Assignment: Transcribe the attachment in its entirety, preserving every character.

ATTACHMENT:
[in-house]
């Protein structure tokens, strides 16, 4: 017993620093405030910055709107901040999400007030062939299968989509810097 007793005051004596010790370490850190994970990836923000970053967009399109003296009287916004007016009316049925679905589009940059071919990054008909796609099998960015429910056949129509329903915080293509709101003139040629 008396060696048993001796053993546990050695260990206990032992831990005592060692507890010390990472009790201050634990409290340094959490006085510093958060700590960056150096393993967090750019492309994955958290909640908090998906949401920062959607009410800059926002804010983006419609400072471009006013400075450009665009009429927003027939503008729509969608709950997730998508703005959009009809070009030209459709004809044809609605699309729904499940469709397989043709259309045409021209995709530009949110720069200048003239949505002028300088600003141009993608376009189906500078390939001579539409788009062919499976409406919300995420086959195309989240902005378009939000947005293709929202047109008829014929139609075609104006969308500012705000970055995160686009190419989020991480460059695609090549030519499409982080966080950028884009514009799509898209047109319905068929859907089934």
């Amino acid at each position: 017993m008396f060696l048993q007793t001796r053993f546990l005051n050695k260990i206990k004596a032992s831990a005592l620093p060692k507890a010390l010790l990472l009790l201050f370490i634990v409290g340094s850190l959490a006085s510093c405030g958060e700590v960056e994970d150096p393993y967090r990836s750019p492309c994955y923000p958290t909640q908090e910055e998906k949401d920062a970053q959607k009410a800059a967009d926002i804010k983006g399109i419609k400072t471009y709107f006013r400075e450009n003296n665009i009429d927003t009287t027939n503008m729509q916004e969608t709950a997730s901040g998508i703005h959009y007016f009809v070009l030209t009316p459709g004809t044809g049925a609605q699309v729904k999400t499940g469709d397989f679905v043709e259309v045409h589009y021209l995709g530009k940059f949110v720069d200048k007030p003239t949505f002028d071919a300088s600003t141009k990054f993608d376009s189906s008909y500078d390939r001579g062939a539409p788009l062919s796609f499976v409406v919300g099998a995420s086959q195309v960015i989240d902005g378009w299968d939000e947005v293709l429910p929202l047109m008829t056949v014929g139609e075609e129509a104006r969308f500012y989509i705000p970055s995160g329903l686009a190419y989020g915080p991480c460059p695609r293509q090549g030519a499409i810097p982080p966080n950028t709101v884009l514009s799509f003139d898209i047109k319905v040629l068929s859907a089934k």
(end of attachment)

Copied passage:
[in-house]
């Protein structure tokens, strides 16, 4: 017993620093405030910055709107901040999400007030062939299968989509810097 007793005051004596010790370490850190994970990836923000970053967009399109003296009287916004007016009316049925679905589009940059071919990054008909796609099998960015429910056949129509329903915080293509709101003139040629 008396060696048993001796053993546990050695260990206990032992831990005592060692507890010390990472009790201050634990409290340094959490006085510093958060700590960056150096393993967090750019492309994955958290909640908090998906949401920062959607009410800059926002804010983006419609400072471009006013400075450009665009009429927003027939503008729509969608709950997730998508703005959009009809070009030209459709004809044809609605699309729904499940469709397989043709259309045409021209995709530009949110720069200048003239949505002028300088600003141009993608376009189906500078390939001579539409788009062919499976409406919300995420086959195309989240902005378009939000947005293709929202047109008829014929139609075609104006969308500012705000970055995160686009190419989020991480460059695609090549030519499409982080966080950028884009514009799509898209047109319905068929859907089934």
């Amino acid at each position: 017993m008396f060696l048993q007793t001796r053993f546990l005051n050695k260990i206990k004596a032992s831990a005592l620093p060692k507890a010390l010790l990472l009790l201050f370490i634990v409290g340094s850190l959490a006085s510093c405030g958060e700590v960056e994970d150096p393993y967090r990836s750019p492309c994955y923000p958290t909640q908090e910055e998906k949401d920062a970053q959607k009410a800059a967009d926002i804010k983006g399109i419609k400072t471009y709107f006013r400075e450009n003296n665009i009429d927003t009287t027939n503008m729509q916004e969608t709950a997730s901040g998508i703005h959009y007016f009809v070009l030209t009316p459709g004809t044809g049925a609605q699309v729904k999400t499940g469709d397989f679905v043709e259309v045409h589009y021209l995709g530009k940059f949110v720069d200048k007030p003239t949505f002028d071919a300088s600003t141009k990054f993608d376009s189906s008909y500078d390939r001579g062939a539409p788009l062919s796609f499976v409406v919300g099998a995420s086959q195309v960015i989240d902005g378009w299968d939000e947005v293709l429910p929202l047109m008829t056949v014929g139609e075609e129509a104006r969308f500012y989509i705000p970055s995160g329903l686009a190419y989020g915080p991480c460059p695609r293509q090549g030519a499409i810097p982080p966080n950028t709101v884009l514009s799509f003139d898209i047109k319905v040629l068929s859907a089934k």